• About
  • Selected Publications
About

About

Gianluca Ursini, M.D., Ph.D., is an Investigator in Functional Genomics at the Lieber Institute for Brain Development. His main interest is the dynamic interaction between genes and epigenetic factors during brain development and activity. He is currently investigating how early events such as obstetrical complications modulate the relationship of schizophrenia with genomic risk, through processes potentially related to placental functioning. Dr. Ursini is also interested in the complexity of the noncoding RNA landscape, and in this regard he is studying divergent noncoding transcription, which provides a potential compelling mechanism for the fine-tuning regulation of protein-coding genes expression. Both projects highlight how genes critical for brain development and disorders exert their effects differently depending on the context where they act, i.e. environmental factors (e.g. early life events) and epigenetic mechanisms of regulation (e.g. divergent RNAs). Dr. Ursini attended the University of Bari ‘A. Moro’, where he received a M.D. in 2002, a residency in Psychiatry in 2006 and a Ph.D. in ‘Experimental Neurobiology’ in 2011. Over the course of his residency and his Ph.D., he has been performing studies on schizophrenia using a combination of imaging and genetics techniques, triggering the investigation of the relationship between epigenetic factors, genetic variants and brain phenotypes. He joined the Lieber Institute in the spring of 2012, as a visiting scientist first and then as post-doctoral fellow.

Selected Publications

Selected Publications

Blasi G, Napolitano F, Ursini G, Taurisano P, Romano R, Caforio G, Fazio L, Gelao B, Di Giorgio A, Iacovelli L, Sinibaldi L, Popolizio T, Usiello A, Bertolino A. DRD2/AKT1 interaction on D2 c-AMP independent signaling, attentional processing and response to olanzapine treatment in schizophrenia. Proc Natl Acad Sci U S A 2011,108:1158-63.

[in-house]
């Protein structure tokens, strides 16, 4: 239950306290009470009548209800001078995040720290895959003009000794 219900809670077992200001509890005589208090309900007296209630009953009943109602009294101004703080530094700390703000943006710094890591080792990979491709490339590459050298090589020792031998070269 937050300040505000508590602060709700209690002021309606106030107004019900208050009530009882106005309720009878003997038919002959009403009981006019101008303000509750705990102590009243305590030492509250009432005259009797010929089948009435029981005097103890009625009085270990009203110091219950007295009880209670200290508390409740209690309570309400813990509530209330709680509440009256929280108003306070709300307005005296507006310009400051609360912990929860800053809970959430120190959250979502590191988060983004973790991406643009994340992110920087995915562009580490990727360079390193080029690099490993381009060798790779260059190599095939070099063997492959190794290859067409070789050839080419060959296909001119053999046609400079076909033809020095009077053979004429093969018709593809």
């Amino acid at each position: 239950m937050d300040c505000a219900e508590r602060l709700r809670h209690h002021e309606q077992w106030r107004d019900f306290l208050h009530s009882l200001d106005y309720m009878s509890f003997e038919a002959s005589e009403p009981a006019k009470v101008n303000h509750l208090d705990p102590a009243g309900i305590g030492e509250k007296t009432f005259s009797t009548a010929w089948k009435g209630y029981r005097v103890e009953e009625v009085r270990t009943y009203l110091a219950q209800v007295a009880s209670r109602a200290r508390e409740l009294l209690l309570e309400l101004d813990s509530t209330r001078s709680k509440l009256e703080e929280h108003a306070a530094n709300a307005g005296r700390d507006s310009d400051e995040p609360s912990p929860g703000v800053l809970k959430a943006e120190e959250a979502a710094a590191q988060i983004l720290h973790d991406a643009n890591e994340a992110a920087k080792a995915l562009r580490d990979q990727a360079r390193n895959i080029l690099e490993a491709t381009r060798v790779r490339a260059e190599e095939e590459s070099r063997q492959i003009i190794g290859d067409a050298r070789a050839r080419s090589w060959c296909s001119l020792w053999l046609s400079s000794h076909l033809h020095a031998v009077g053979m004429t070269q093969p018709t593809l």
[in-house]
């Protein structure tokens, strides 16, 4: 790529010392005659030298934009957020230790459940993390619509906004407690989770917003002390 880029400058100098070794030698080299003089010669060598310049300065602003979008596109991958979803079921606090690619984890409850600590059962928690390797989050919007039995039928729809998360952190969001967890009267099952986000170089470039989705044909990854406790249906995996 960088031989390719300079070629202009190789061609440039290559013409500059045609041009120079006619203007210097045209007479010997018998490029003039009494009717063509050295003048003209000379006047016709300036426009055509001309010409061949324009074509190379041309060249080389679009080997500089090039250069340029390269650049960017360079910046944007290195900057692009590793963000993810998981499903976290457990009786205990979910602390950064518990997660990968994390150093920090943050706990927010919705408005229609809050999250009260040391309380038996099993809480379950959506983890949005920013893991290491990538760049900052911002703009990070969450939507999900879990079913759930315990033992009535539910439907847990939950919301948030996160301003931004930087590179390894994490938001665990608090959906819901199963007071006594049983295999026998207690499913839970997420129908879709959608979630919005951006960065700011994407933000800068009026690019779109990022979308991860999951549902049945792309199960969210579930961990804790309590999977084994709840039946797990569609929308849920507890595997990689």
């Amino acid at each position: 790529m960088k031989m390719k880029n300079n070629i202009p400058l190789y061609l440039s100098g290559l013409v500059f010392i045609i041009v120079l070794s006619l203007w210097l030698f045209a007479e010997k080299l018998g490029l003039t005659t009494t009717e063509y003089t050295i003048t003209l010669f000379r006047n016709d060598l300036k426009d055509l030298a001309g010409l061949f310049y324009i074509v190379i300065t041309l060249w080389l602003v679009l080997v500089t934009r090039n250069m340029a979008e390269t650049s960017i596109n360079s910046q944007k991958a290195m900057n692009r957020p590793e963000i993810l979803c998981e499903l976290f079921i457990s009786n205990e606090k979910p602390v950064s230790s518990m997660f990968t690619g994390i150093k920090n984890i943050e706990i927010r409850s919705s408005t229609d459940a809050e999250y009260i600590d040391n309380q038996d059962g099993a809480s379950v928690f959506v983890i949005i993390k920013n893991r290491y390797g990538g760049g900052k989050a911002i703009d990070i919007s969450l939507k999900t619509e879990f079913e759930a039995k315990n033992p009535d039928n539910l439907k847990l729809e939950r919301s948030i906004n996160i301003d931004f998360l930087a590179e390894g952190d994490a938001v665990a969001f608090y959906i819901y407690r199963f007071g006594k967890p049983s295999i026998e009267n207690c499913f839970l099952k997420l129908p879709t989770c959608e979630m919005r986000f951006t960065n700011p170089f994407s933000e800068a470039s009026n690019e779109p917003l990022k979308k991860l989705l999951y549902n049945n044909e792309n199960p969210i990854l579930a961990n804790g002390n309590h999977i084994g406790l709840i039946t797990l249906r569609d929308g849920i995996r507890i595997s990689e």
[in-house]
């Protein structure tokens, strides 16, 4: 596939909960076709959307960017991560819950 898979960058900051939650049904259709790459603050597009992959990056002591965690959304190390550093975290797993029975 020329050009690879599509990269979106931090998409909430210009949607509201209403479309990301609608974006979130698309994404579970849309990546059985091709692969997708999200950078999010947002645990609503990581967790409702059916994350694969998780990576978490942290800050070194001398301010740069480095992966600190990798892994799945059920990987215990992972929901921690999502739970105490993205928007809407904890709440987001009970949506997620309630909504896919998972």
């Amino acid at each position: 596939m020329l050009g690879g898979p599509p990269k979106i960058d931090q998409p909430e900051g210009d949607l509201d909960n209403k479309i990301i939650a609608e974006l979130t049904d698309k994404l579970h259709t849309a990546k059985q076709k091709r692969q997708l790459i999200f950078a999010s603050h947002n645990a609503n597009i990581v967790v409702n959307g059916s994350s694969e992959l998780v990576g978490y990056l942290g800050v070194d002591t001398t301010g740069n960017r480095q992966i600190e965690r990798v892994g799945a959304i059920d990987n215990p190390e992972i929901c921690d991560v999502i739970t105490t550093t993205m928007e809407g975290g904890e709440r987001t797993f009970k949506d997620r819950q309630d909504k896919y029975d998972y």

Ursini G, Bollati V, Fazio L, Porcelli A, Iacovelli L, Catalani A, Sinibaldi L, Gelao B, Romano R, Rampino A, Taurisano P, Mancini M, Di Giorgio A, Popolizio T, Baccarelli A, De Blasi A, Blasi G, Bertolino A. Stress-related methylation of the COMT Val158 allele predicts human prefrontal cognition and activity. The Journal of Neuroscience 2011, 31:6692-8.

Punzi G, Ursini G, Shin JH, Kleinman JE, Hyde TM, Weinberger DR. Increased expression of MARCKS in post-mortem brain of violent suicide completers is related to transcription of a long, noncoding, antisense RNA Molecular Psychiatry. Molecular Psychiatry 2014 Oct,19(10):1057-9.

Yoon KJ, Nguyen HN, Ursini G, Zhang F, Kim NS, Wen Z, Makri G, Nauen D, Shin JH, Park Y, Chung R, Pekle E, Zhang C, Towe M, Hussaini SM, Lee Y, Rujescu D, St Clair D, Kleinman JE, Hyde TM, Krauss G, Christian KM, Rapoport JL, Weinberger DR, Song H, Ming GL Modeling a Genetic Risk for Schizophrenia in iPSCs and Mice Reveals Neural Stem Cell Deficits Associated with Adherens Junctions and Polarity. Cell Stem Cell 2014 Jul 3,15(1):79-91.

Ursini G, Cavalleri T, Fazio T, Angrisano T, Iacovelli L, Porcelli A, Maddalena G, Punzi G, Mancini M, Gelao B, Romano R, Masellis R, Calabrese F, Rampino A, Taurisano P, Di Giorgio A, Keller S, Tarantini L, Sinibaldi L, Quarto T, Popolizio T, Caforio G, Blasi G, Riva MA, De Blasi A, Chiariotti L, Bollati V, Bertolino A BDNF rs6265 methylation and genotype interact on risk for schizophrenia. Epigenetics 2016 Jan 2,11(1):11-23.